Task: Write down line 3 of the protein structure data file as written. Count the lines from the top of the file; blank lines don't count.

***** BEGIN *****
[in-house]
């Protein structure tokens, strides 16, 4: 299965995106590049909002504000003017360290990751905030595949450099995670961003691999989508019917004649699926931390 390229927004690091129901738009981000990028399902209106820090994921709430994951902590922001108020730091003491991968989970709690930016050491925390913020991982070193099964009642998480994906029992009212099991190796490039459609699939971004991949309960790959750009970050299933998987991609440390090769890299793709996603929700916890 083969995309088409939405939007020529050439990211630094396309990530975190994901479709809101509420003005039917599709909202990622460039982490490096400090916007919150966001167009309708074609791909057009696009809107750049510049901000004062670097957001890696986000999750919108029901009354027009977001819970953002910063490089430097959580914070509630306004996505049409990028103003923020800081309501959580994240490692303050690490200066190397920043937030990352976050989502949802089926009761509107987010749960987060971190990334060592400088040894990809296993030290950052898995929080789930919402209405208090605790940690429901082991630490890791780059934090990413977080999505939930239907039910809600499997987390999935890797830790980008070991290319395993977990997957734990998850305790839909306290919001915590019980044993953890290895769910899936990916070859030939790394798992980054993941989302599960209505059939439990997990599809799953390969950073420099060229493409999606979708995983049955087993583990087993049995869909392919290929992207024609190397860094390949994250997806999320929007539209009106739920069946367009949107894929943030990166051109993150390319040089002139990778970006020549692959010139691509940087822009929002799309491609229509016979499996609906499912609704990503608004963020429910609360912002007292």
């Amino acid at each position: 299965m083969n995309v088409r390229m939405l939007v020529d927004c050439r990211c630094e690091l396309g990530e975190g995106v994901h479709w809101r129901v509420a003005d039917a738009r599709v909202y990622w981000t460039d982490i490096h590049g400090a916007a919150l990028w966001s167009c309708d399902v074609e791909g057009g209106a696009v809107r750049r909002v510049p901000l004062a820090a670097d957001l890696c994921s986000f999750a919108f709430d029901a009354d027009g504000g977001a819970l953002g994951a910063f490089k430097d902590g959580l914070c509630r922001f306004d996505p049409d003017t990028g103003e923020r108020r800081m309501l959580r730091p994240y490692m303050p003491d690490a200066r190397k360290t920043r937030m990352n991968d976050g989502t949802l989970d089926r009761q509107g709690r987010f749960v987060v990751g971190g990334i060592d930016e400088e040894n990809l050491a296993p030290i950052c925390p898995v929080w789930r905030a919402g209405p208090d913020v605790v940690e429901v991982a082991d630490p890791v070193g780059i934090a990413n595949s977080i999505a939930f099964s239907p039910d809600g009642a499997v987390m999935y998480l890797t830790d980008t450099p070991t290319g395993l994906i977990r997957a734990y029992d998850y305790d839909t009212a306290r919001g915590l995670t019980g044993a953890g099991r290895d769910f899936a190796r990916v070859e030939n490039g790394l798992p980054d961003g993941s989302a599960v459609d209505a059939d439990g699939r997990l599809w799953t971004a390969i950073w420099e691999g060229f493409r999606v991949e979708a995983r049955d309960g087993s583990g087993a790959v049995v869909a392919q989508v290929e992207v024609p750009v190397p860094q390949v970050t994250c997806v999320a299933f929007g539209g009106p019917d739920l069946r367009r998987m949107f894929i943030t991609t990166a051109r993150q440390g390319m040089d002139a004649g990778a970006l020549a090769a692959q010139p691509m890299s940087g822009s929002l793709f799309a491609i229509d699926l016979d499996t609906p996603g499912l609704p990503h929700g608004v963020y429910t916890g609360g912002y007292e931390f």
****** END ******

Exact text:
């Amino acid at each position: 299965m083969n995309v088409r390229m939405l939007v020529d927004c050439r990211c630094e690091l396309g990530e975190g995106v994901h479709w809101r129901v509420a003005d039917a738009r599709v909202y990622w981000t460039d982490i490096h590049g400090a916007a919150l990028w966001s167009c309708d399902v074609e791909g057009g209106a696009v809107r750049r909002v510049p901000l004062a820090a670097d957001l890696c994921s986000f999750a919108f709430d029901a009354d027009g504000g977001a819970l953002g994951a910063f490089k430097d902590g959580l914070c509630r922001f306004d996505p049409d003017t990028g103003e923020r108020r800081m309501l959580r730091p994240y490692m303050p003491d690490a200066r190397k360290t920043r937030m990352n991968d976050g989502t949802l989970d089926r009761q509107g709690r987010f749960v987060v990751g971190g990334i060592d930016e400088e040894n990809l050491a296993p030290i950052c925390p898995v929080w789930r905030a919402g209405p208090d913020v605790v940690e429901v991982a082991d630490p890791v070193g780059i934090a990413n595949s977080i999505a939930f099964s239907p039910d809600g009642a499997v987390m999935y998480l890797t830790d980008t450099p070991t290319g395993l994906i977990r997957a734990y029992d998850y305790d839909t009212a306290r919001g915590l995670t019980g044993a953890g099991r290895d769910f899936a190796r990916v070859e030939n490039g790394l798992p980054d961003g993941s989302a599960v459609d209505a059939d439990g699939r997990l599809w799953t971004a390969i950073w420099e691999g060229f493409r999606v991949e979708a995983r049955d309960g087993s583990g087993a790959v049995v869909a392919q989508v290929e992207v024609p750009v190397p860094q390949v970050t994250c997806v999320a299933f929007g539209g009106p019917d739920l069946r367009r998987m949107f894929i943030t991609t990166a051109r993150q440390g390319m040089d002139a004649g990778a970006l020549a090769a692959q010139p691509m890299s940087g822009s929002l793709f799309a491609i229509d699926l016979d499996t609906p996603g499912l609704p990503h929700g608004v963020y429910t916890g609360g912002y007292e931390f």